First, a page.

Over 40 South Yare Wildlife Group members attended a fascinating talk by David White from the BTO’s Garden Ecology team at Poringland Community Centre on 14 October.
Rodney Aldis introduced the evening, explaining why gardens are the focus of SYWG’s Wild Patch project and the reason for choosing Poringland as the venue. Poringland has had the lion share of new house building in south Norfolk which means there are a lot of new gardens in the village. However, only two people who live in those new developments attended so we failed to reach the target audience. We need to discuss how we can reach out beyond the already converted if we want to improve our area for wildlife.
David first gave an overview of the results from the analysis of the recent BTO/Springwatch national garden survey. Data from over 221,000 gardens were entered, which is a sample between 1 and 2% of the national total. One of the main points that stood out was that only 41% of gardens had long grass (although there is some regional variation). The percentage is higher in western Wales and parts of Scotland and lowest in central England. This is likely to affect the habitats available for insects and other invertebrates. The sample is also likely to be biased in favour of wildlife enthusiasts entering their gardens so the actual percentage of gardens without long grass is likely to be lower than 41%. The data is still being analysed so we expect to hear more about the conclusions in a few months time.
David went through in some detail the results of the Garden Birdwatch Scheme which has been running for 25 years and has recorded some significant changes during this time. While house sparrows are still common occupants of gardens, their numbers have declined and they are not found in all gardens. London in particular has seen large declines possibly due to the loss of nesting sites as houses are renovated. Starlings, which were once one of the most abundant birds found in gardens, have also declined. Greenfinches have been hit by a disease carried by collared doves, trichimonasis, although they appear to be slowly recovering. Chaffinches have also declined recently. Some good news though as goldfinches though have been increased markedly over the study period, probably due to milder winters.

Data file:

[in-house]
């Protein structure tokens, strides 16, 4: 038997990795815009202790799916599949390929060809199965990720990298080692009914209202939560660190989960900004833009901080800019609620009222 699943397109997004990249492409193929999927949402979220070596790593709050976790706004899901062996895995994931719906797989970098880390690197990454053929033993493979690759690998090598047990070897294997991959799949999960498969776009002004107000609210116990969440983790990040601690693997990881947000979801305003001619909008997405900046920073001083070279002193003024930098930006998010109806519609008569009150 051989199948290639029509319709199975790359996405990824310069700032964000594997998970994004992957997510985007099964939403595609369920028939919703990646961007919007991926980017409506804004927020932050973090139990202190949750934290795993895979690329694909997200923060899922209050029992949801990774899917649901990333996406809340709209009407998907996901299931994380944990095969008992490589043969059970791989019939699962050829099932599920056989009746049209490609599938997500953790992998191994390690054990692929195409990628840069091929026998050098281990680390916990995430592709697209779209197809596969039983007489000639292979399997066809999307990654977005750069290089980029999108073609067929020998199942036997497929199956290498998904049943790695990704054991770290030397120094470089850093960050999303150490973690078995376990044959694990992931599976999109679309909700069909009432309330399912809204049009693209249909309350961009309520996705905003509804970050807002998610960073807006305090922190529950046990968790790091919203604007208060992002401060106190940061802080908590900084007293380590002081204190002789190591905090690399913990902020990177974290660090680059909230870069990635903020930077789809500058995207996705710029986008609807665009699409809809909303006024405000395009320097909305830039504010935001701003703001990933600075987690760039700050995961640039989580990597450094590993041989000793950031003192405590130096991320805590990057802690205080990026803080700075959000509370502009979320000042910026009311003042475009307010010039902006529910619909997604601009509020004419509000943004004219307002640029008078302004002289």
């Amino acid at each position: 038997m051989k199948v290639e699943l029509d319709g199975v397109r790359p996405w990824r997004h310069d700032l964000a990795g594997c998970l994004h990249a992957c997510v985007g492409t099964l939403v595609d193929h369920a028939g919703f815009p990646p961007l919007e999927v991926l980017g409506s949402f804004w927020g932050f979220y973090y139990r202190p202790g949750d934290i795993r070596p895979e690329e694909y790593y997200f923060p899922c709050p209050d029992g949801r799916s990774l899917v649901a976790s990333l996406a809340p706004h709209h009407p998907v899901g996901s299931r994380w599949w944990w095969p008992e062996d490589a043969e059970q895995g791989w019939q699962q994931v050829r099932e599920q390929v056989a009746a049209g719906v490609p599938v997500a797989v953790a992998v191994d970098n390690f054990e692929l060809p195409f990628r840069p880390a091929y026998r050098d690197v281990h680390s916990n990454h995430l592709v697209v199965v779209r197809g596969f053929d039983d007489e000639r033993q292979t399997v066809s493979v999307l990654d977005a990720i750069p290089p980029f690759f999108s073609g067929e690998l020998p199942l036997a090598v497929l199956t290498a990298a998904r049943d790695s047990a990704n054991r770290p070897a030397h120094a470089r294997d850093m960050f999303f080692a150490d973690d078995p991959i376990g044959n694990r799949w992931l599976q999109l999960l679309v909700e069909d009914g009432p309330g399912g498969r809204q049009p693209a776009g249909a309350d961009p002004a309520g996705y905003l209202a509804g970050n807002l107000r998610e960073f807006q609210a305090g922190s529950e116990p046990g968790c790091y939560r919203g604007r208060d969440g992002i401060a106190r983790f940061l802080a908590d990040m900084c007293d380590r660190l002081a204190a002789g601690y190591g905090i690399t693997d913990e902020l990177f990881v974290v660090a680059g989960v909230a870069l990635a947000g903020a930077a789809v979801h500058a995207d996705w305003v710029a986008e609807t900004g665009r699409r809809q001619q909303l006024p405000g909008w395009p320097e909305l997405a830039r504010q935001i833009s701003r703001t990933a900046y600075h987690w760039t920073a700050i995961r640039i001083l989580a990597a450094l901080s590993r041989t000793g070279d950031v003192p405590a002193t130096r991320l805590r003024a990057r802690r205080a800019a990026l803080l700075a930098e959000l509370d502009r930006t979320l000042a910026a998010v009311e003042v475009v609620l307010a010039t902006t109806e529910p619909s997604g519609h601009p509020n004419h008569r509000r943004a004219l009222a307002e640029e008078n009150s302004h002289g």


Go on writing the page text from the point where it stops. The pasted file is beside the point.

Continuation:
The risk of disease illustrates the need for good feeder hygiene. David said feeders should be cleaned every fortnight and people should stop feeding if any sign of disease is found. Another disease that can occur is avian pox which results in bulbous lumps in birds, especially in great tits which are rather prone to it. David also showed some examples of birds with beak abnormalities, something which is becoming more common in the large urban parts of the country. He thought there was probably a PhD project in discovering the reason or reasons… is it they find it easier to find food and compete than in rural areas?
The collared dove is one of the stand out success stories as a coloniser first arriving in the 1950s and now occupying most gardens and farm yards. Woodpigeons have also increased as garden visitors and residents. As a general point, plant eating species are faring better than those that require insects. Another success story although still concentrated in London and the South East at the moment is the ring necked parakeet. They are hole nesting birds and it remains to be seen what impact if any they have on other hole nesters such as woodpeckers.
Another general point is that many of the species are more common visitors late in the winter when food in the countryside becomes scarce. Numbers drop in the spring when many birds leave to breed in rural habitats or migrate north. This does indicate that gardens are not the preferred habitat for many species. Milder winters have led to some of the blackcaps that spend the summer in central and western Europe migrating westwards to Britain rather than making the longer journey to Africa.
Overall, The Garden Bird Watch study shows the changes that have and are taking place in our bird populations. Different species are rising and failing for different reasons but we can reasonably conclude that a warming climate, loss of insect life and disease are some of the main factors and no doubt there are causes of which we not understand fully or we are unaware of.
We can also say that as more land is used to build houses and infra-structure that the role of gardens is likely to increase as a habitat for birds and other wildlife – hence the desirability of people being aware of what they can do to improve them as wildlife habitat. SYWG very much wants to thank David for an extremely interesting talk which is very pertinent to the aims of our Wild Patch project. We fully encourage everyone with a garden to take part in the study when they have the chance.
Words by Rodney Aldis